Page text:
Following the procedure, place the patient into a below-knee cast for three weeks and give him or her instructions to be non-weightbearing. The patient subsequently transitions into a controlled ankle motion (CAM) boot and stays non-weightbearing until radiographic signs of osseous union are evident. The patient can then begin physical therapy and slowly transition to full weightbearing.
Complications associated with the closing base wedge osteotomy include shortening of the first metatarsal, metatarsal elevatus, transfer metatarsalgia, delayed union and failure of fixation. Most complications occur because of poor technique, failure of fixation and early weightbearing.
Studies have shown that average shortening of the metatarsal ranges from 1.7 mm to 5 mm.10,11,22-24 Excessive shortening of the first metatarsal can lead to increased pressure on the lesser metatarsal heads, which leads to pain, callus formation and stress fractures.20 Jung and coworkers studied the effects of shortening and elevation of the first metatarsal osteotomy, and concluded that it significantly increased plantar pressures under the lesser metatarsal heads.25 Despite these findings, Banks and colleagues studied shortening of the first metatarsal following the closing base wedge osteotomy and concluded that the reduction in length of the first metatarsal is not excessive, and that elevatus is the major factor that leads to most complications.11
Unlike the Lapidus procedure, which has a high non-union rate of up to 12 percent, the closing base wedge osteotomy has minimal issues with bone healing.3,13,26,27 Multiple studies have found no complications in osteotomy healing with no incidence of delayed union or non-union.22,24,28 Another advantage of this procedure is a low recurrence rate, especially in comparison with distal metatarsal osteotomies.3,29 Dreeben and Mann concluded that if one corrects the intermetatarsal angle to below 10 degrees using a metatarsal base osteotomy, patients with a moderate to severe deformity would not have a recurrence.30
Ten Keys For Successful Closing Base Wedge Osteotomies
1. Select the appropriate patient who can follow postoperative instructions.
2. Evaluate for hypermobility at the first metatarsocuneiform joint.
3. Determine if first metatarsal elevatus is present.
4. If the patient has a metatarsus adductus foot structure, it may be necessary to create a slightly negative intermetatarsal angle to ensure adequate correction.
5. Select appropriate fixation for the osteotomy.
6. Select the type of osteotomy (transverse or oblique).
7. During dissection, safeguard the periosteum at the medial aspect of the metatarsal.
8. Perform the osteotomy in the correct angle so one can correct the intermetatarsal angle and not create metatarsal elevatus. Do not break the medial cortex.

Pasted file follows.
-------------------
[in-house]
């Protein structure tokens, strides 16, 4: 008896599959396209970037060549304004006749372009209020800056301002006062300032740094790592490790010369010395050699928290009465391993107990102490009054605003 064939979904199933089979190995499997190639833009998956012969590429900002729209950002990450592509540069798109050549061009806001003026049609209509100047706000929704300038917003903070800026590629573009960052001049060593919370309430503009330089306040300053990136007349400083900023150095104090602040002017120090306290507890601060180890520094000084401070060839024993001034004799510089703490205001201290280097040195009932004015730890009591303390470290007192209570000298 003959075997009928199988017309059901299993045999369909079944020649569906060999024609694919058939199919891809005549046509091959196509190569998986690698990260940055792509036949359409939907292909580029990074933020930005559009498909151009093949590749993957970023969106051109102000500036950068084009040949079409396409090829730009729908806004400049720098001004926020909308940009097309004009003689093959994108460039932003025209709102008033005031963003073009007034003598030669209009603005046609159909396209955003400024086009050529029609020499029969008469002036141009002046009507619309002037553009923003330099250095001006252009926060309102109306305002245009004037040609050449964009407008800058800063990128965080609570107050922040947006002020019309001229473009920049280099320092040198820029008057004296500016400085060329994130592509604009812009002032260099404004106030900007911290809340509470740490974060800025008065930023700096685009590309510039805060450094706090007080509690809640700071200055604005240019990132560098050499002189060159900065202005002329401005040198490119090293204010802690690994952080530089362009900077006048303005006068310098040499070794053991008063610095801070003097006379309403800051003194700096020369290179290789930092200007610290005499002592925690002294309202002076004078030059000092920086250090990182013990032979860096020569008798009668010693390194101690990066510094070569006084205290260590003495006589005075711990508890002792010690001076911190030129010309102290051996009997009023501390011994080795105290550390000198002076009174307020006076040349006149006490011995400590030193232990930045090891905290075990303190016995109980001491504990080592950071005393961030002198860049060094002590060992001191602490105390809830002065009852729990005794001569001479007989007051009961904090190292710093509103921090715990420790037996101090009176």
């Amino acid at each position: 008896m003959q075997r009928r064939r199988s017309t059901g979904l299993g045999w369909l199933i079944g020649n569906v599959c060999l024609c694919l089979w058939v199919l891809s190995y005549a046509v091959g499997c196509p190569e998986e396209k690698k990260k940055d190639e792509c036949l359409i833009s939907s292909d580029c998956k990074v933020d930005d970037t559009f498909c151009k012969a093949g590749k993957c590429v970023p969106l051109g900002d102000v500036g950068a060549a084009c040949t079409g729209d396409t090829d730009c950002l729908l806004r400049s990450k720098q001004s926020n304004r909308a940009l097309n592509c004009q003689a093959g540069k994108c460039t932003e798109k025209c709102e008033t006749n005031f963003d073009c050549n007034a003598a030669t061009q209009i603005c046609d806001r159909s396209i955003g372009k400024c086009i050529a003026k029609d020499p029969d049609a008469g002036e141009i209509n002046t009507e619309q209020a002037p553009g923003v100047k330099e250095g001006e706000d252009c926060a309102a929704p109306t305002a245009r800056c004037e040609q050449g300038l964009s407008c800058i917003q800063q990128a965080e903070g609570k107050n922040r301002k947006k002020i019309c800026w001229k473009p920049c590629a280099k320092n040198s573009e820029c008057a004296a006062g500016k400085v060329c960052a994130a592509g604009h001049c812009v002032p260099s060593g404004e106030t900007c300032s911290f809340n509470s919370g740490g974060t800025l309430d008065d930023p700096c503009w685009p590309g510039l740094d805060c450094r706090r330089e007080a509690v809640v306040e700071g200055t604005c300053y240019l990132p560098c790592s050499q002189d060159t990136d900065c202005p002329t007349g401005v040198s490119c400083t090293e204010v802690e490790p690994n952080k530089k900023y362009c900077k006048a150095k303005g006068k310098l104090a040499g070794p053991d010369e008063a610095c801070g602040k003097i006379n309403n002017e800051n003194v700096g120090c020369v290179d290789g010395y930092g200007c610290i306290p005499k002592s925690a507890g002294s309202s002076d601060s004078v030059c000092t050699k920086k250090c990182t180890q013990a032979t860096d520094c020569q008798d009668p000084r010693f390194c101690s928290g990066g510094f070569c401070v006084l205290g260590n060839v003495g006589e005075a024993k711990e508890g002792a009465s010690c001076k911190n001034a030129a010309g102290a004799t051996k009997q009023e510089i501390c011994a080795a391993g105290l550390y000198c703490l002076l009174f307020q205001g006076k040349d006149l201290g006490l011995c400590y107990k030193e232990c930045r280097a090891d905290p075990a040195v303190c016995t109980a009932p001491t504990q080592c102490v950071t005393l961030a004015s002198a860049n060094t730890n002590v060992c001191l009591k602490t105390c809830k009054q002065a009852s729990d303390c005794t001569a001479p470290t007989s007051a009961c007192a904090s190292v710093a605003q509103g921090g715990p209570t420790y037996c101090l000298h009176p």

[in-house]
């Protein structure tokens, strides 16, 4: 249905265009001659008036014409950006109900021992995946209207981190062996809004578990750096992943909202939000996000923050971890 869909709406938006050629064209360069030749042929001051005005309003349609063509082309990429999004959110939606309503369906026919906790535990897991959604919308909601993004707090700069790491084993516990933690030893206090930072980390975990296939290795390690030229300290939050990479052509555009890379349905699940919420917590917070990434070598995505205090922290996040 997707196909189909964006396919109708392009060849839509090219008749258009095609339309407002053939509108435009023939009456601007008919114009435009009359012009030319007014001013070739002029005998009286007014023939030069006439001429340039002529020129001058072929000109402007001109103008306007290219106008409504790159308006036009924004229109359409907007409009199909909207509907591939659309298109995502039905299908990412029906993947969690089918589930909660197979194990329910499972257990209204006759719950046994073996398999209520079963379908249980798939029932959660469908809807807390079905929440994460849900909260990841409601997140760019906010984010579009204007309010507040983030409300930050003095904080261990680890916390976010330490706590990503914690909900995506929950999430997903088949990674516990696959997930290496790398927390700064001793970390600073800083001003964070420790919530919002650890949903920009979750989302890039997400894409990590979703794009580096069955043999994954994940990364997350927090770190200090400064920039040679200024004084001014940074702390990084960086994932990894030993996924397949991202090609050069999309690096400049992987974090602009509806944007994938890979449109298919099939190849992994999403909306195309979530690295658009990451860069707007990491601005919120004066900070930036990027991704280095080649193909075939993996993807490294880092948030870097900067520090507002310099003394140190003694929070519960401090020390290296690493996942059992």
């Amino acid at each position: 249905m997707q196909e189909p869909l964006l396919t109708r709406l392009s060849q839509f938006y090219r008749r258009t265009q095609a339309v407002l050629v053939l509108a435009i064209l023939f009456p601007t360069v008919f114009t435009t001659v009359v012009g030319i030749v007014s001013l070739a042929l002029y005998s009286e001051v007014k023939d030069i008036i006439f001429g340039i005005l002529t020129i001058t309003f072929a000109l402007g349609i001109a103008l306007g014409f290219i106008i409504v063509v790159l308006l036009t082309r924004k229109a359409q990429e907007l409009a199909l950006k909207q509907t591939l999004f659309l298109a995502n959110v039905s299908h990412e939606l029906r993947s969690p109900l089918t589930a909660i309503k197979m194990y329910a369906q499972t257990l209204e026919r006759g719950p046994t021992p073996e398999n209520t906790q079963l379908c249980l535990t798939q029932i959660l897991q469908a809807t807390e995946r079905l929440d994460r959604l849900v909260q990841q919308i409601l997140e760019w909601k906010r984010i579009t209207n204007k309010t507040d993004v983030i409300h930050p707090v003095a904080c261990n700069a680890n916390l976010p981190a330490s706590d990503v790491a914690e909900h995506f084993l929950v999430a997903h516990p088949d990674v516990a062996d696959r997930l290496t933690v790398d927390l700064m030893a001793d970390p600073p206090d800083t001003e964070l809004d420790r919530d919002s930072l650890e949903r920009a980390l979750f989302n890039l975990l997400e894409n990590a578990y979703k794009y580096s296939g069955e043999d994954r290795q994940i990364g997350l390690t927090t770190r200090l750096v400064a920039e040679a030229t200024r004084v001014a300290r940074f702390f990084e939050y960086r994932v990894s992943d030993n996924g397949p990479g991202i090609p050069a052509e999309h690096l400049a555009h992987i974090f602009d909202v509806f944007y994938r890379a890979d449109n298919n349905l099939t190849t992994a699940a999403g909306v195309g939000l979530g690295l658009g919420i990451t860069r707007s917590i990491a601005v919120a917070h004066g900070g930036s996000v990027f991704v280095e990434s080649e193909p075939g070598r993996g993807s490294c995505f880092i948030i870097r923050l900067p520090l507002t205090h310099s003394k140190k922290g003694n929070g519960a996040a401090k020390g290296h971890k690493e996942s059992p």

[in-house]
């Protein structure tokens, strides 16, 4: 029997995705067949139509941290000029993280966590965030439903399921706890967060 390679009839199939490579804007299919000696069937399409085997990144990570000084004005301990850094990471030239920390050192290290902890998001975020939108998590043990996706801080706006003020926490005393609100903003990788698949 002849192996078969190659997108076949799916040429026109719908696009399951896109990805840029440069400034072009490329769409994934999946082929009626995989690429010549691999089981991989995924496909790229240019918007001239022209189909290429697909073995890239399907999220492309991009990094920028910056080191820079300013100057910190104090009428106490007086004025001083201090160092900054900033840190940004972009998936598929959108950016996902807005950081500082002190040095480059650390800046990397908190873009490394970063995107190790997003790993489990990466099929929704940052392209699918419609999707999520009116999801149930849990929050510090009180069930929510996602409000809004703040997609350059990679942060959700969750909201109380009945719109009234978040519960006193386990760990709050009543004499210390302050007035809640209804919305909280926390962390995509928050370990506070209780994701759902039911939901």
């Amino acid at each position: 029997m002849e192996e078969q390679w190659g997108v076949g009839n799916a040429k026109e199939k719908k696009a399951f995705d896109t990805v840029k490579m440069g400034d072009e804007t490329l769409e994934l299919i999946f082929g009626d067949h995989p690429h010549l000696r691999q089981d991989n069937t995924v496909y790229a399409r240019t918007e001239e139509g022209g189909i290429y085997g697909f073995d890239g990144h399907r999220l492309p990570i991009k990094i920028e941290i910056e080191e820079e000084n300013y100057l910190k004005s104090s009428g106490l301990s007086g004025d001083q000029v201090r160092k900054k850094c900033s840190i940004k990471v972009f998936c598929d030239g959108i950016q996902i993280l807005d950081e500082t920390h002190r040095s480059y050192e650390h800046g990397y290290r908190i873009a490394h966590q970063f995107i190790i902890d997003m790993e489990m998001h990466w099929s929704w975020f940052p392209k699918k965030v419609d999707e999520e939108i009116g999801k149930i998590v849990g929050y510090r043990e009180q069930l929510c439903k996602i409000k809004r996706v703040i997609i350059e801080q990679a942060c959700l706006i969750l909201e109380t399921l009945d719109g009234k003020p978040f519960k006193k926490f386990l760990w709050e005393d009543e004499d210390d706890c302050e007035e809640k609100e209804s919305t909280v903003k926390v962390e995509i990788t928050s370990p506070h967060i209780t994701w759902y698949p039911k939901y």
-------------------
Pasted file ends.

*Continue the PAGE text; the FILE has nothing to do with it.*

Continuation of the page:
9. Temporarily stabilize the osteotomy with a K-wire and take a lateral X-ray using the C-arm with the foot loaded. This allows you to visualize the medial column for signs of elevatus.
10. Insert fixation. If you are using a neutralization plate, insert the lag screw first, remove the K-wire and attach the plate.
The closing base wedge osteotomy is an effective procedure that requires adequate preparation and surgical skill to create successful and reproducible results. The osteotomy allows for greater reduction of moderate to severe intermetatarsal angles in rigid first rays that are not possible with distal metatarsal procedures. Performing the surgery correctly and with utilization of the hinge concept can prevent complications, and facilitate favorable and reproducible outcomes.
Dr. Mansour is a second-year foot and ankle surgical resident at Beaumont Hospital-Wayne in Wayne, Mich.
Dr. Fallat is the Program Director of the foot and ankle surgical residency at Beaumont Hospital-Wayne in Wayne, Mich. He is a Fellow of the American College of Foot and Ankle Surgeons.
- Loison M. Note sur le traitment chirurgical du hallux valgus d’apres l’etude radiographique de la deformation. Bull Soc Chir Paris. 1901; 27:528-531.
- Juvara E. Nouveau procédé pour la cure radicale du hallux valgus. Presse Méd. 1919; 40:395-397.
- Myerson M. Metatarsocuneiform arthrodesis for treatment of hallux valgus and metatarsus primus varus. Orthopedics. 1990; 13(9):1025-1031.
- Martin DE, Blitch EL. Alternatives to the closing base wedge osteotomy. Clin Podiatr Med Surg. 1996; 13(3):515-531.
- DeHeer P. Is the closing base wedge osteotomy extinct? Podiatry Today DPM Blog. Available at http://www.podiatrytoday.com/blogged/is-the-closing-base-wedge-osteotomy... . Published Feb. 10, 2010. Accessed 15 Sept 2016.
- Baravarian B, Green DR, Kim P. Point-counterpoint: should the Lapidus replace the closing base wedge osteotomy? Podiatry Today. 2004; 17(10):52–60.
- Trnka HJ, Muhlbauer M, Zembsch A, et al. Basal closing wedge osteotomy for correction of hallux valgus and metatarsus primus varus: 10-to 22-year follow-up. Foot Ankle Int. 1999; 20(3):171-177.